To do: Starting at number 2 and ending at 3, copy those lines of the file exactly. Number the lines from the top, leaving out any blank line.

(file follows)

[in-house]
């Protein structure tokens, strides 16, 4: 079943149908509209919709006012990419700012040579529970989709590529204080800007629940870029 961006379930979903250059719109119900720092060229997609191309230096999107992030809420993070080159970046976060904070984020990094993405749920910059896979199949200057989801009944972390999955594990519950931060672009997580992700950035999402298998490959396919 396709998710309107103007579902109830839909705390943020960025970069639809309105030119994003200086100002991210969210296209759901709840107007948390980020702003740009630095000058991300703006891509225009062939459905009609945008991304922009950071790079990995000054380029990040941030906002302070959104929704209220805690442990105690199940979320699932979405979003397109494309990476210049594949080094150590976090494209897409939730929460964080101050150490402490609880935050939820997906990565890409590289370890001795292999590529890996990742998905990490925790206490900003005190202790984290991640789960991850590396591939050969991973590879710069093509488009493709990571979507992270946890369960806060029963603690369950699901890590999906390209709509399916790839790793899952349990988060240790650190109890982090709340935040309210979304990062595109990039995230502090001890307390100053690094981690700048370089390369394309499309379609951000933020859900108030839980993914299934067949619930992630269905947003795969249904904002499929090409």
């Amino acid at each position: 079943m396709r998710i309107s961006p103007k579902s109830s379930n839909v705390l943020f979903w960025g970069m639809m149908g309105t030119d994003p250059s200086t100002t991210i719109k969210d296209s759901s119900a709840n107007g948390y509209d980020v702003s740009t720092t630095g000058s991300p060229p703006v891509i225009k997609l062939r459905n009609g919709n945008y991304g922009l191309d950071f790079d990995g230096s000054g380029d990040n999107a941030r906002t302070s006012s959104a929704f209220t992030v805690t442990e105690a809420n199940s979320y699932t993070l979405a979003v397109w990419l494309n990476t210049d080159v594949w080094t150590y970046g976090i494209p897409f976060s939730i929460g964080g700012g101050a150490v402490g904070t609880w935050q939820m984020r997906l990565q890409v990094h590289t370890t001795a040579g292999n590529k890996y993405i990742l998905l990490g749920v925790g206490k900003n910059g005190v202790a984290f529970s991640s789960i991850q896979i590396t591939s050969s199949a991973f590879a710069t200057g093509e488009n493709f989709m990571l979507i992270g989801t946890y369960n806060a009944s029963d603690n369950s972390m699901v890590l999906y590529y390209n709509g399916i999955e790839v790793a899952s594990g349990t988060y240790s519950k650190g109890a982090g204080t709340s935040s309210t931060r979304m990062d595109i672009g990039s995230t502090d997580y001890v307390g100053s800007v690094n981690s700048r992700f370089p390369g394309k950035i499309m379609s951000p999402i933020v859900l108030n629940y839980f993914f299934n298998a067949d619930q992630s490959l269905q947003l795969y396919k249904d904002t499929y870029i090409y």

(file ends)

């Protein structure tokens, strides 16, 4: 079943149908509209919709006012990419700012040579529970989709590529204080800007629940870029 961006379930979903250059719109119900720092060229997609191309230096999107992030809420993070080159970046976060904070984020990094993405749920910059896979199949200057989801009944972390999955594990519950931060672009997580992700950035999402298998490959396919 396709998710309107103007579902109830839909705390943020960025970069639809309105030119994003200086100002991210969210296209759901709840107007948390980020702003740009630095000058991300703006891509225009062939459905009609945008991304922009950071790079990995000054380029990040941030906002302070959104929704209220805690442990105690199940979320699932979405979003397109494309990476210049594949080094150590976090494209897409939730929460964080101050150490402490609880935050939820997906990565890409590289370890001795292999590529890996990742998905990490925790206490900003005190202790984290991640789960991850590396591939050969991973590879710069093509488009493709990571979507992270946890369960806060029963603690369950699901890590999906390209709509399916790839790793899952349990988060240790650190109890982090709340935040309210979304990062595109990039995230502090001890307390100053690094981690700048370089390369394309499309379609951000933020859900108030839980993914299934067949619930992630269905947003795969249904904002499929090409």
């Amino acid at each position: 079943m396709r998710i309107s961006p103007k579902s109830s379930n839909v705390l943020f979903w960025g970069m639809m149908g309105t030119d994003p250059s200086t100002t991210i719109k969210d296209s759901s119900a709840n107007g948390y509209d980020v702003s740009t720092t630095g000058s991300p060229p703006v891509i225009k997609l062939r459905n009609g919709n945008y991304g922009l191309d950071f790079d990995g230096s000054g380029d990040n999107a941030r906002t302070s006012s959104a929704f209220t992030v805690t442990e105690a809420n199940s979320y699932t993070l979405a979003v397109w990419l494309n990476t210049d080159v594949w080094t150590y970046g976090i494209p897409f976060s939730i929460g964080g700012g101050a150490v402490g904070t609880w935050q939820m984020r997906l990565q890409v990094h590289t370890t001795a040579g292999n590529k890996y993405i990742l998905l990490g749920v925790g206490k900003n910059g005190v202790a984290f529970s991640s789960i991850q896979i590396t591939s050969s199949a991973f590879a710069t200057g093509e488009n493709f989709m990571l979507i992270g989801t946890y369960n806060a009944s029963d603690n369950s972390m699901v890590l999906y590529y390209n709509g399916i999955e790839v790793a899952s594990g349990t988060y240790s519950k650190g109890a982090g204080t709340s935040s309210t931060r979304m990062d595109i672009g990039s995230t502090d997580y001890v307390g100053s800007v690094n981690s700048r992700f370089p390369g394309k950035i499309m379609s951000p999402i933020v859900l108030n629940y839980f993914f299934n298998a067949d619930q992630s490959l269905q947003l795969y396919k249904d904002t499929y870029i090409y």